VCN – The Plant Protection Bureau (Ministry of Agriculture and Rural Development) is urgently coordinating with the General Administration of Customs of China to negotiate technical exchanges and develop protocols for eight types of traditional fruits exported to the Chinese market.
The frequency of inspection depends on level of pest risk
On the issue of phytosanitary measures for fruit exported to the Chinese market, recently there has been information that there is a big difference in the proportion of goods subject to quarantine between Vietnam and other countries because of the delay in quarantine negotiations between Vietnamese and Chinese authorities.
For example, while 100% of Vietnam’s fresh fruit products exported to China are subject to quarantine, this proportion to Thailand only accounts for about 30%.
According to Mr. Hoang Trung, Director of the Plant Protection Bureau (Ministry of Agriculture and Rural Development), this information had no legal basis and was not supplied by the competent authority of the Chinese side to the competent phytosanitary authority (Plant Protection Bureau) of Vietnam.
According to international practice, for phytosanitary activities, there is no regulation on whether goods among countries are exempted, reduced or inspected. All consignments for export must comply with the regulations on phytosanitary procedures for all pests subject to quarantine.
“All shipments subject to quarantine, whether large or small, when exported to countries, including China, must carry out quarantine procedures, there is no exemption or reduction in the sampling rate of shipments. Is it possible in phytosanitary regulations to specify what percentage of sampling is in a consignment (for example, 2% per lot),” the Plant Protection Department’s leader said.
At the online meeting between the Plant Protection Bureau (Ministry of Agriculture and Rural Development) and the Plant and Animal Quarantine Department (General Administration of Customs of China) on the issue of approval and quarantine for fruit entering the Chinese market, Mr. Vuong Ich Ngu, Deputy Director of the Plant and Animal Quarantine Department also said that the inspection rate of shipments would depend on the infection of fruit and could be adjusted depending on the infection situation at each point.
“It must be based on the specific type of fruit and the risk of the pest. For example, with mangosteen, after China signed the Protocol on phytosanitary requirements with Vietnam, the Plant and Animal Quarantine Department had to check whether the enterprise did well and the product met the requirements or not. If enterprises do well, they will be reduced the frequency of inspection by 30%, if they do not do well, they will still check with 80%, even 100%,” Mr. Vuong Ich Ngu said.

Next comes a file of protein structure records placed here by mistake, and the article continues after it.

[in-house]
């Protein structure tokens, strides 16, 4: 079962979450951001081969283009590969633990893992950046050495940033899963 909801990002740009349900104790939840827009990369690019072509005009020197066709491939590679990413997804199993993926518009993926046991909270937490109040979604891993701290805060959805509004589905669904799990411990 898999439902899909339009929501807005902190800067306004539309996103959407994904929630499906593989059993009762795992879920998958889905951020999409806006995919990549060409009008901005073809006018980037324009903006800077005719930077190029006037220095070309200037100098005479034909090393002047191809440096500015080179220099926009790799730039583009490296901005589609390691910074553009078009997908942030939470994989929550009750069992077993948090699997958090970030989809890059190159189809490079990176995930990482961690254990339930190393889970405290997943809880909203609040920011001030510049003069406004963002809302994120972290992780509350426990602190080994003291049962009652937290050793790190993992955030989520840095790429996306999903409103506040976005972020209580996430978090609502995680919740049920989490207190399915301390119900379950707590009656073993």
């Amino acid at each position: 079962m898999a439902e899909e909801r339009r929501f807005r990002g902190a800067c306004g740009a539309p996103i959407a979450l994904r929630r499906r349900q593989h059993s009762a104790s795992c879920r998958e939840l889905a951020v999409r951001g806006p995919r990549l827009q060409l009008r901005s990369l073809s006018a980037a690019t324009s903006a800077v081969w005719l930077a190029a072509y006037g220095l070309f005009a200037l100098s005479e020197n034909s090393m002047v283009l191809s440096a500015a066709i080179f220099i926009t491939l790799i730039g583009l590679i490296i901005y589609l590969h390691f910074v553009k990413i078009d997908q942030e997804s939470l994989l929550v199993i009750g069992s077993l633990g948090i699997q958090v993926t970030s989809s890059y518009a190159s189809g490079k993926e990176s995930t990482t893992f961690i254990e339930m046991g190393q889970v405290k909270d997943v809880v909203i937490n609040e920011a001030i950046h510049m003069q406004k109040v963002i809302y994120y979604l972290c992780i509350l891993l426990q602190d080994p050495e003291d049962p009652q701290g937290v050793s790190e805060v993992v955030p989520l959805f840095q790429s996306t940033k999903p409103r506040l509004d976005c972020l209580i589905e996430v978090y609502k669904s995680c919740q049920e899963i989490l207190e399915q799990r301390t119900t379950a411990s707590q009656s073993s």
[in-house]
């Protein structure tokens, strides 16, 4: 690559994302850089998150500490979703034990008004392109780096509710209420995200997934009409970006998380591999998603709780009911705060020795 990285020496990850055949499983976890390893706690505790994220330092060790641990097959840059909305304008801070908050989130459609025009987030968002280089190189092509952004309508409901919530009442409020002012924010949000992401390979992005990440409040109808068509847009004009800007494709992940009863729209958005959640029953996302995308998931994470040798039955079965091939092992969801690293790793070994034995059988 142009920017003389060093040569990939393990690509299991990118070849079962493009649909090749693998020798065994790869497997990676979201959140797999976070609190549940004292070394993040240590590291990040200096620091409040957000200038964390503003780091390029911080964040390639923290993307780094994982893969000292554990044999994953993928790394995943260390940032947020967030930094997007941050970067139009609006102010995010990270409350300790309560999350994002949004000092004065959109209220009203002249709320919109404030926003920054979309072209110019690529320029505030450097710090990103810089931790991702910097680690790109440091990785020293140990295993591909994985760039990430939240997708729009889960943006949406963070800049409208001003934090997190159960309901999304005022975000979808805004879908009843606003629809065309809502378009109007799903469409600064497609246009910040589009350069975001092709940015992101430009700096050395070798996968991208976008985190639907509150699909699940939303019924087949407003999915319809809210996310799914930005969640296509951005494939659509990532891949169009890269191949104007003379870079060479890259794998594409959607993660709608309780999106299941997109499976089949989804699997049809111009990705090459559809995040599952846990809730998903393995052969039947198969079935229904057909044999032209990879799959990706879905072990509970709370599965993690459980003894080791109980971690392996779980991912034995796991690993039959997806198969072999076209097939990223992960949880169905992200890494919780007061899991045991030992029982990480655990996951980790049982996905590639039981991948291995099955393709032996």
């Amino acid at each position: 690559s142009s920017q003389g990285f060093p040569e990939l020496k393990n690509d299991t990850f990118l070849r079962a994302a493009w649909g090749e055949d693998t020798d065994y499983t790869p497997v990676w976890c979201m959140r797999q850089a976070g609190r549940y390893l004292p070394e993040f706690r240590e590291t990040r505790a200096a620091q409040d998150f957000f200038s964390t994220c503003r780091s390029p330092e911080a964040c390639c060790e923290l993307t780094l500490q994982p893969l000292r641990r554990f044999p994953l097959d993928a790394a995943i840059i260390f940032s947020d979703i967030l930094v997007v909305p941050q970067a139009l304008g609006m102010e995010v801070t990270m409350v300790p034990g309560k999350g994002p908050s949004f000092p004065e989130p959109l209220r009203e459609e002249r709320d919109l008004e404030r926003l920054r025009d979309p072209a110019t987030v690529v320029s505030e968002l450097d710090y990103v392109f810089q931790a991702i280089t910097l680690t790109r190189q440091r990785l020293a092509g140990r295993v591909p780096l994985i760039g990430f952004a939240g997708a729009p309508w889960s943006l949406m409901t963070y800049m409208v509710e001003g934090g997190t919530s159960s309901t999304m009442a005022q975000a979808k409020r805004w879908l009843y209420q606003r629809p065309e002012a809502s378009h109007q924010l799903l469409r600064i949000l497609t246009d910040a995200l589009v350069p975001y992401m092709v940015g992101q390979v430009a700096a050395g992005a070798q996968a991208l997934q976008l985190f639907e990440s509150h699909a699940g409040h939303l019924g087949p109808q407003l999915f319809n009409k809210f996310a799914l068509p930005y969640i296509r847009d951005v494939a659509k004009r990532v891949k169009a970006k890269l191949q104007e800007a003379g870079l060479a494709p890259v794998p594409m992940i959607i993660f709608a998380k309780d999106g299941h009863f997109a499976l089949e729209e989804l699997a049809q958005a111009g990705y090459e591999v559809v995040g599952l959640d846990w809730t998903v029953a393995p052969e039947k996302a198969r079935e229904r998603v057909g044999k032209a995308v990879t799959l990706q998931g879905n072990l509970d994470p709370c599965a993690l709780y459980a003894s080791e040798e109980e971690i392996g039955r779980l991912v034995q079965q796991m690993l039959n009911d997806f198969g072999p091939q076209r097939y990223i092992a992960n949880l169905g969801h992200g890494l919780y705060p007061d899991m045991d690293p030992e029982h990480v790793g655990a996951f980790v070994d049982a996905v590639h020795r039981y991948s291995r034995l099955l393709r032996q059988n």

Talking to Customs News, Mr. Luong Ngoc Quang, an expert from the Department of International Cooperation and Communication (Plant Protection Bureau), once again affirmed that the frequency of inspection depended on the level of pest risk on the item. The Chinese side would rely on the actual assessment and levels of the pest risk on the items.
Three of types of fruits have signed Protocol with China
Currently, Vietnam has 11 types of fruits that are officially exported to the Chinese market, of which three have signed the Protocol on phytosanitary requirements, including mangosteen, passion fruit, and durian.
Eight traditional fruits of Vietnam exported to the Chinese market (including bananas, mangoes, litchi, longans, watermelons, dragon fruit, jackfruits and rambutans) have not yet signed the Protocol.
“The Plant and Animal Quarantine Department hopes that the two sides can sign the Protocol on these eight fruits so that the Plant Protection Bureau can take measures to manage production, packaging, processing and exporting establishments. standardize products from the beginning. Thus, the Plant and Animal Quarantine Department will make recommendations to the General Department of Customs to reduce the inspection frequency,” said Mr. Vuong Ich Ngu.
On the side of the Plant Protection Bureau, Mr. Luong Ngoc Quang said: “The Plant Protection Bureau is urgently coordinating with the General Department of Customs of China to negotiate technical exchanges and develop protocols for eight types of traditional export fruits.”
According to Mr. Luong Ngoc Quang, the signing of the Protocol would bring many positive results in the long run because the entire trade would be in the contracts.
That would help stabilize output, avoiding traders forcing prices. Of course, if the goods do not meet the quality requirements as signed in the contract, there may also be a situation where the partner refuses to receive the goods.